Book Review of Bodybuilding Anatomy 2nd Edition
Book Title: Bodybuilding Anatomy 2nd Edition
Book Description: In this new edition of his best-selling book, Dr. Nick Evans provides 100 primary exercises, along with 104 variations, to ensure you achieve the results you need when, where, and how you want. You’ll also go beyond the exercises to see the results in action. Illustrations of the activated muscles in the most popular poses show you how each exercise is fundamentally linked to competition.
Book Author: Nick Evans
Book Edition: 2nd Edition
Book Format: Paperback
Date published: 2015-03-15
Number Of Pages: 240
Positives: Very concise tool that focuses on proper execution of movements. I didn’t find any real errors in the explanation of proper lifting form. The book is organized well and grouped by muscle group. The devotion to consistent formatting throughout, makes the book very effective to locate the information needed. Excellent resource for an upcoming bodybuilder or anyone looking for concise advice on proper lifting technique.
Negatives: Nothing in the book is really revolutionary. If you are a strength coach, you won’t likely learn anything new in the book. But if you do, perhaps you should have known it…. Strength Training Anatomy also by Human Kinetics does offer a lot of the same information. There isn’t any programming information in the book. That’s not really a mistake, it’s just how the book is scoped. There is also no nutrition information… again there are plenty of books on that topic as well.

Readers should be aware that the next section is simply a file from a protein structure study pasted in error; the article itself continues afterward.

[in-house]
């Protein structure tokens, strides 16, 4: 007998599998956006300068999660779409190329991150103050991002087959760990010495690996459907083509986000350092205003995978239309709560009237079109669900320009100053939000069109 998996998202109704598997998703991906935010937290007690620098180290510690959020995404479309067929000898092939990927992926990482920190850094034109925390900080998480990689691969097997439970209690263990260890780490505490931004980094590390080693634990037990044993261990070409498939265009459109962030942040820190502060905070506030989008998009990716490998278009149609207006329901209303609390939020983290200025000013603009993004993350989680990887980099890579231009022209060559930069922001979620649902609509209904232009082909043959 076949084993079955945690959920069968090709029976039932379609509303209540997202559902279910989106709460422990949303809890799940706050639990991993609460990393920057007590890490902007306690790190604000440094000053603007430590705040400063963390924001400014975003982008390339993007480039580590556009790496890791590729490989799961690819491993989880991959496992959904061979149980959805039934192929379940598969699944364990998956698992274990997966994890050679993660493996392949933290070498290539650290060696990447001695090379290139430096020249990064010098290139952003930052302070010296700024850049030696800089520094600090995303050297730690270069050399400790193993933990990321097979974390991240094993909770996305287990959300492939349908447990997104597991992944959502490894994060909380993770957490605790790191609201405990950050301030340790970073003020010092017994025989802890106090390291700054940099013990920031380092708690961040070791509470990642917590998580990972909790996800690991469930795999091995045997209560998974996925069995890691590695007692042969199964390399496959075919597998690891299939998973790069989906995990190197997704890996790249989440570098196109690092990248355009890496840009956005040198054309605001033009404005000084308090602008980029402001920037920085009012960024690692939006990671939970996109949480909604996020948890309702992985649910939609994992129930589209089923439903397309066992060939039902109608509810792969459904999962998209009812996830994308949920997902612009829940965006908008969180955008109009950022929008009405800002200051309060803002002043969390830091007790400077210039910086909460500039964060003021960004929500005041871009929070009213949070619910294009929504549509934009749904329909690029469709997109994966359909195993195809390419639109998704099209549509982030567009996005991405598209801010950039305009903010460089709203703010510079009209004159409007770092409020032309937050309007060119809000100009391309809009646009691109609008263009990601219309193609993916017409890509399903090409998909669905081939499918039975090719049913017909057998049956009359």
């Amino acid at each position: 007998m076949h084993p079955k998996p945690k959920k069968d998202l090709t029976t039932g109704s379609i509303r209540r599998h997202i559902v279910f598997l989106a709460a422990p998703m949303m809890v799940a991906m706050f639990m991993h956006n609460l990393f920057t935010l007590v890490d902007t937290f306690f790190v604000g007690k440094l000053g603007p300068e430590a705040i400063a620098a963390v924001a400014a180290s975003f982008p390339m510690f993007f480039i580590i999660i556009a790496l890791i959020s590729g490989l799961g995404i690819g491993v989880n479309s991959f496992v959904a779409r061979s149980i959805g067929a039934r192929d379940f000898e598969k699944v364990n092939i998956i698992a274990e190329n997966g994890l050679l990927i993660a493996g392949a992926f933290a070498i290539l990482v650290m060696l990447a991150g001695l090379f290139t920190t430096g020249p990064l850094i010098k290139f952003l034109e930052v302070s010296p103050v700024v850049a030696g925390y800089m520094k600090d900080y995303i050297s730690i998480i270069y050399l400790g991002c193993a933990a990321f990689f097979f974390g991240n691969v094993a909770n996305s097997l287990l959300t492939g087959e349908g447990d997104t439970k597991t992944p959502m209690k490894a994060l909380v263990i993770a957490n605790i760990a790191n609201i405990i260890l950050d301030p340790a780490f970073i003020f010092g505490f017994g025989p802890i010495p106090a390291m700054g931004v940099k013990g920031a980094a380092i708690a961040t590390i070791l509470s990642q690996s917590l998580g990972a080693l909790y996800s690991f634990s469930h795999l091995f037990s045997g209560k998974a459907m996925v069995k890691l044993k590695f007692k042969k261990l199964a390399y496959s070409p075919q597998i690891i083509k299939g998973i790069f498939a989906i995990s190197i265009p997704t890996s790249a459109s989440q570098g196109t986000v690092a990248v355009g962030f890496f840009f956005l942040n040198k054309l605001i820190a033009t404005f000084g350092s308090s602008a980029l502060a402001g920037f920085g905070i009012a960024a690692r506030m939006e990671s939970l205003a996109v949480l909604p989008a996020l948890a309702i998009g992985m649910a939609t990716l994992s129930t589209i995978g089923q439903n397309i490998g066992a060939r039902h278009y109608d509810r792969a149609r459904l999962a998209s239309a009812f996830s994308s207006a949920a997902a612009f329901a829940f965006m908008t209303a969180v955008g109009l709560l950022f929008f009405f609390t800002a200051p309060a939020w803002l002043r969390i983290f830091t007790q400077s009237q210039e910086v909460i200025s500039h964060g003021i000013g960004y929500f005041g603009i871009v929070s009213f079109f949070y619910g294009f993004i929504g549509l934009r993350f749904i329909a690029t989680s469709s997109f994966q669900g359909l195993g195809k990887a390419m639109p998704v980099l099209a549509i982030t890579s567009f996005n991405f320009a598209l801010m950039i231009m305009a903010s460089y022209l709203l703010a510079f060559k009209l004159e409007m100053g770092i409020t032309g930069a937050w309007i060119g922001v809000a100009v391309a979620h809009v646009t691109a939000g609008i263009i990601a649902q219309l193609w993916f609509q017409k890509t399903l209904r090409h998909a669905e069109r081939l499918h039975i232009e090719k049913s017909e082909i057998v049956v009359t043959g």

Overall: The book is an excellent resource for a person with one or two years of lifting experience. It’s well suited for use in a gym. While it’s not an exhaustive work on all the movements, much of the key ones are in there. My clients thought the book was great, and many of them asked to borrow it for a few days after flipping through the pages. I personally thought it’s consistent referral to the names of the actual muscles (and not just the common names… e.g. quads, abs, shoulders, etc.) is helpful for any trainer, as it’s challenging to remember all the names of the muscles in the human anatomy.
Bodybuilding Anatomy Book Review
The following review contains a comparison of Bodybuilding Anatomy by Nick Evans to other Anatomy books in the series. This book, like most Human Kinetics books, is very well illustrated and concise in its explanations.
But is it as good as Strength Training Anatomy by Delavier?
No, it’s not. Strength Training Anatomy 3rd Edition is a magical book, one I have not seen Human Kinetics replicate in any of their attempts. It’s like that amazing movie that has 4 sequels, but none are as good as the first one.
But as an anatomy book to explain what muscles should be firing and for basic tips on how to do exercise correctly, this book is handy. It’s concise explanations are great, and the general public would be well served to read this book.